Although the choroidal changes are possibly involved in the pathogenesis of PCV, it remains unclear whether the PCV phenotypes with varying choroidal thickness have similar neovascular processes and clinical characteristics. These dilated large choroidal vessels under the disease foci can be associated with disease development or progression.
We investigated the association between the pachyvessels and the SFCT, and between the pachyvessels and the clinical characteristics of eyes with PCV. There were no significant differences in the incidence of SRF, PED, and hemorrhages between the pachyvessels (+) group and pachyvessels (-) group confirming earlier results . They found that there was not a significant difference in the central retinal thickness and presence of PED and hemorrhages between the thin SFCT group and thick SFCT group.
However, our results showed that the PCV eyes with SRF and hemorrhages in the pachyvessels (+) group had significantly thinner SFCT than that of pachyvessels (-) group especially the eyes with hemorrhages. Although there was not a significant difference in SFCT between eyes with SRF, PED, and hemorrhages, this may have been because of the small number of eyes studied. The PCV eyes in pachyvessels (+) group with hemorrhages had the thinnest choroid. These findings suggest that the choroidal changes are possibly involved in the pathogenesis of PCV and the thin choroid may likely be the cause of the hemorrhages because of the ischemic condition.
It has been reported that an increased SFCT and choroidal vascular hyperpermeability are associated with poor outcomes for anti-VEGF treatment [7,23–25]. Our results suggested that the thin choroid may be a risk of hemorrhages.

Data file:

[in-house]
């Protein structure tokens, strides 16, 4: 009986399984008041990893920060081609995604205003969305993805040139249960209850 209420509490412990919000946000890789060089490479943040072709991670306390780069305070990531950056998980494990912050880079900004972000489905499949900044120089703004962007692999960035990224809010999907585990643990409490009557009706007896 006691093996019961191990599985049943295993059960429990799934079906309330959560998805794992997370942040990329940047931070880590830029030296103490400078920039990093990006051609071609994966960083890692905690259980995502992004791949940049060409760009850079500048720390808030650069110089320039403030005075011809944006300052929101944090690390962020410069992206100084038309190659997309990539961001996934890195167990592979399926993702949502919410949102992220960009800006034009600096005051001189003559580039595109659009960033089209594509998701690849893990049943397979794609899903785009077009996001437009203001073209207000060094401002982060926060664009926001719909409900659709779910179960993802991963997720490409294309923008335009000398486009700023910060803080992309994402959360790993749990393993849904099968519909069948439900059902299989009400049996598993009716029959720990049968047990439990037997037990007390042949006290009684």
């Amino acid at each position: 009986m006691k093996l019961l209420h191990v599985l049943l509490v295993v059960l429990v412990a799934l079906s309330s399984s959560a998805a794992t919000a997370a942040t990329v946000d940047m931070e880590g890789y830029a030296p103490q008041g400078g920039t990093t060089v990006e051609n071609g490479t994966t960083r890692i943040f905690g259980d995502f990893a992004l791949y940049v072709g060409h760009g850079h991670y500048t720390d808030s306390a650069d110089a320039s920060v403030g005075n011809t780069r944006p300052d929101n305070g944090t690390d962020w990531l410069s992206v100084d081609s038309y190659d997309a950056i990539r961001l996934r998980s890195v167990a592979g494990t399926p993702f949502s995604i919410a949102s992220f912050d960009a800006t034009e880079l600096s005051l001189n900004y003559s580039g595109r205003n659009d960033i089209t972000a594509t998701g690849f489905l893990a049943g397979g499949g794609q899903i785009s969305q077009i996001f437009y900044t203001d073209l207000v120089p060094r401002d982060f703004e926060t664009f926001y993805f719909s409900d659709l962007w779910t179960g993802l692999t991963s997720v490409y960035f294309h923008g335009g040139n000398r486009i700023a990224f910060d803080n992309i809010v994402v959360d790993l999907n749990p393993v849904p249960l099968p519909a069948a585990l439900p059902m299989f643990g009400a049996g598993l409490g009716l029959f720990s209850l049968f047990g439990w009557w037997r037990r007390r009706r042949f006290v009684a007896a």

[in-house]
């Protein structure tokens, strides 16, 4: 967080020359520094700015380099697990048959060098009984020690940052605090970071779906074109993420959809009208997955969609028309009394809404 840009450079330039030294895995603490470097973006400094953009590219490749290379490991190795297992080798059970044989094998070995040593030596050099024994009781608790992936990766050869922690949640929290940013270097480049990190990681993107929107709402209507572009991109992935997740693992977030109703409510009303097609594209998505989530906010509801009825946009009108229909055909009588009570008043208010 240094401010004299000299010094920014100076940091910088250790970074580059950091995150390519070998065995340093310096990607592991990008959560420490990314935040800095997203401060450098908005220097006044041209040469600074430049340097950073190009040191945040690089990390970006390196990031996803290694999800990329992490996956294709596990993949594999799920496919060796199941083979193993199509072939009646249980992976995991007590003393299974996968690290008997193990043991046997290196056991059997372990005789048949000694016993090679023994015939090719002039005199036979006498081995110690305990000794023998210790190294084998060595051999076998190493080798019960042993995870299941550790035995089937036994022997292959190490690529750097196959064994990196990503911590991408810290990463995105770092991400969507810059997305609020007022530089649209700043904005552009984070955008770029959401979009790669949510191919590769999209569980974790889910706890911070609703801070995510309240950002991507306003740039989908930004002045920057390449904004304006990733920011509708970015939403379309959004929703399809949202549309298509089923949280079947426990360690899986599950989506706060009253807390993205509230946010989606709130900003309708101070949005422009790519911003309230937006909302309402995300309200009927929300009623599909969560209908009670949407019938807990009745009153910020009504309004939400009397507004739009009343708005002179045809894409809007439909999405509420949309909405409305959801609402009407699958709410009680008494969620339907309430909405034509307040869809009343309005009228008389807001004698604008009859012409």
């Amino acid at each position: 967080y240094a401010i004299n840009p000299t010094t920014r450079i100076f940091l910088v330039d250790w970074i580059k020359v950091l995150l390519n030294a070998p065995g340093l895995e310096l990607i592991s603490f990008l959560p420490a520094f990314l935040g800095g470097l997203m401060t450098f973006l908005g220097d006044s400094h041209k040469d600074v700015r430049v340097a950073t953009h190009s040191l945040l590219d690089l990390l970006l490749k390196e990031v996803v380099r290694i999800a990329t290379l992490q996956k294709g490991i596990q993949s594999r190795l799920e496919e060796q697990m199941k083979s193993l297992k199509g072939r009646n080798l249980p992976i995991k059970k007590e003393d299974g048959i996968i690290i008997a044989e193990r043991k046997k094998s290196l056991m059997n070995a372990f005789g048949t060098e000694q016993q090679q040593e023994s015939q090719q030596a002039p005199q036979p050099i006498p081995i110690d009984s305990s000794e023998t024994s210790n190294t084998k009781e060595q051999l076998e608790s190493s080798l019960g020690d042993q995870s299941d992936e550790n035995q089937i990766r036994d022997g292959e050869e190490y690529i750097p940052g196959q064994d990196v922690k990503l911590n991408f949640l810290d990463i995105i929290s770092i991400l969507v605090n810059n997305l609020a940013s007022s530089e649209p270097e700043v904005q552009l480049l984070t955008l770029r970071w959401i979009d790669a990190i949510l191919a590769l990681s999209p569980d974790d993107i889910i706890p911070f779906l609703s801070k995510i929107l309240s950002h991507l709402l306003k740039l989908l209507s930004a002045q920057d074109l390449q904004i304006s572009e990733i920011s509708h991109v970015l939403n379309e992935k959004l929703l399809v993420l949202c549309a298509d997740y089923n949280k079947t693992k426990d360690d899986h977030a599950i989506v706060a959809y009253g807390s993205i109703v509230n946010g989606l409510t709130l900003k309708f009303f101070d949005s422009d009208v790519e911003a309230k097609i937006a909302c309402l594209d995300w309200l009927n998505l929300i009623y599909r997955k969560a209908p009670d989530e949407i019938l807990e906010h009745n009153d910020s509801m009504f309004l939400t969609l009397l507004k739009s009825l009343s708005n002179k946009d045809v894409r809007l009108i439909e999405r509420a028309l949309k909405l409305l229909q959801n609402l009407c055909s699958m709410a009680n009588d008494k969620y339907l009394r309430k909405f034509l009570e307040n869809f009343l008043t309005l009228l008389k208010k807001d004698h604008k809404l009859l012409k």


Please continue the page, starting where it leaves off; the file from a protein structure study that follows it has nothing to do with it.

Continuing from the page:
An earlier study reported that some of the fellow eyes in patients with PCV had pachyvessels in the absence of neovascular or polypoidal sequelae . This suggested that the pachychoroid features were not a reaction to the neovascularization.
Our findings showed that pachyvessels were detected in 46.3％ of the fellow eyes and most of the fellow eyes (78.3%) in pachyvessels (+) group had pachyvessels. This is consistent with published observations in non-Asian cohorts [12,13]. Our data also suggested that the fellow eyes had a potentially of developing pathogenic changes of the choroid.
This study has several limitations including its retrospective and noncomparative design. There is no consensus for defining the thickness of the subfoveal choroid. In addition, the thickness can be influenced by various factors, such as age, axial length, and refractive error . Furthermore, there are no objective size criteria or definition for pachyvessels. Further investigations may define these vessels in more detail.
In conclusion, pachyvessels were present in 55.8% of eyes with PCV, and these eyes had a significantly thinner SFCT. The presence of pachyvessels and attenuation of the inner choroid seem to be due to the pathological changes in eyes with PCV.